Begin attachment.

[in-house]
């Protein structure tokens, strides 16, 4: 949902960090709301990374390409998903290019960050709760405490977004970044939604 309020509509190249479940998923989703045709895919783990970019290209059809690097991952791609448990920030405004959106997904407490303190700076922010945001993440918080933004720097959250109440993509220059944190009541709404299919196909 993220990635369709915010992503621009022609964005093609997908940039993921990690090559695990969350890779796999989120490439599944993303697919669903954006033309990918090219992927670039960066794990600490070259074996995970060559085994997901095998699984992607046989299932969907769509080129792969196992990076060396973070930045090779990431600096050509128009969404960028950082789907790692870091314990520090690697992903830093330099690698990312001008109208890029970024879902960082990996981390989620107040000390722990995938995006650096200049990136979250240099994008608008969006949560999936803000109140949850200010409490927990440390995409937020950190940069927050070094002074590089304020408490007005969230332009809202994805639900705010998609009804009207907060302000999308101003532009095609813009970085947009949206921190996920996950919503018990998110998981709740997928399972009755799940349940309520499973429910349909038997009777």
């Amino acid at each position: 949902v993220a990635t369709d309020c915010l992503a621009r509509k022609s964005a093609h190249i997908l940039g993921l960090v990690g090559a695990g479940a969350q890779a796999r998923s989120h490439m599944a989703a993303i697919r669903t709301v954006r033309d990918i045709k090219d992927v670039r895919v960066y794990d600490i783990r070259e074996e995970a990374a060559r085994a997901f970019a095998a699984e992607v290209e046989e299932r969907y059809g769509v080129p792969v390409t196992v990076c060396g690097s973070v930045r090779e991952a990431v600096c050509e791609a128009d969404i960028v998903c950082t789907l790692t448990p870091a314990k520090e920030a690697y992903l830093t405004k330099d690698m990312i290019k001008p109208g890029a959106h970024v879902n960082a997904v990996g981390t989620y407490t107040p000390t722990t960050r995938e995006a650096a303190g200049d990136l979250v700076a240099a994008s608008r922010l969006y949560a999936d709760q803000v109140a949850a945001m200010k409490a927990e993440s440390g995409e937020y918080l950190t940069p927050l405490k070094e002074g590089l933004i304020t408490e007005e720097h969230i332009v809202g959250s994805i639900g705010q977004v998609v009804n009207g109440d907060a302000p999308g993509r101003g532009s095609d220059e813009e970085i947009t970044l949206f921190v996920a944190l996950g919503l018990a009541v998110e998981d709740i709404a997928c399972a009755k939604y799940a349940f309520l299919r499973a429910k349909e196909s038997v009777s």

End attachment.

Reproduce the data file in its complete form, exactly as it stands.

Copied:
[in-house]
């Protein structure tokens, strides 16, 4: 949902960090709301990374390409998903290019960050709760405490977004970044939604 309020509509190249479940998923989703045709895919783990970019290209059809690097991952791609448990920030405004959106997904407490303190700076922010945001993440918080933004720097959250109440993509220059944190009541709404299919196909 993220990635369709915010992503621009022609964005093609997908940039993921990690090559695990969350890779796999989120490439599944993303697919669903954006033309990918090219992927670039960066794990600490070259074996995970060559085994997901095998699984992607046989299932969907769509080129792969196992990076060396973070930045090779990431600096050509128009969404960028950082789907790692870091314990520090690697992903830093330099690698990312001008109208890029970024879902960082990996981390989620107040000390722990995938995006650096200049990136979250240099994008608008969006949560999936803000109140949850200010409490927990440390995409937020950190940069927050070094002074590089304020408490007005969230332009809202994805639900705010998609009804009207907060302000999308101003532009095609813009970085947009949206921190996920996950919503018990998110998981709740997928399972009755799940349940309520499973429910349909038997009777």
């Amino acid at each position: 949902v993220a990635t369709d309020c915010l992503a621009r509509k022609s964005a093609h190249i997908l940039g993921l960090v990690g090559a695990g479940a969350q890779a796999r998923s989120h490439m599944a989703a993303i697919r669903t709301v954006r033309d990918i045709k090219d992927v670039r895919v960066y794990d600490i783990r070259e074996e995970a990374a060559r085994a997901f970019a095998a699984e992607v290209e046989e299932r969907y059809g769509v080129p792969v390409t196992v990076c060396g690097s973070v930045r090779e991952a990431v600096c050509e791609a128009d969404i960028v998903c950082t789907l790692t448990p870091a314990k520090e920030a690697y992903l830093t405004k330099d690698m990312i290019k001008p109208g890029a959106h970024v879902n960082a997904v990996g981390t989620y407490t107040p000390t722990t960050r995938e995006a650096a303190g200049d990136l979250v700076a240099a994008s608008r922010l969006y949560a999936d709760q803000v109140a949850a945001m200010k409490a927990e993440s440390g995409e937020y918080l950190t940069p927050l405490k070094e002074g590089l933004i304020t408490e007005e720097h969230i332009v809202g959250s994805i639900g705010q977004v998609v009804n009207g109440d907060a302000p999308g993509r101003g532009s095609d220059e813009e970085i947009t970044l949206f921190v996920a944190l996950g919503l018990a009541v998110e998981d709740i709404a997928c399972a009755k939604y799940a349940f309520l299919r499973a429910k349909e196909s038997v009777s």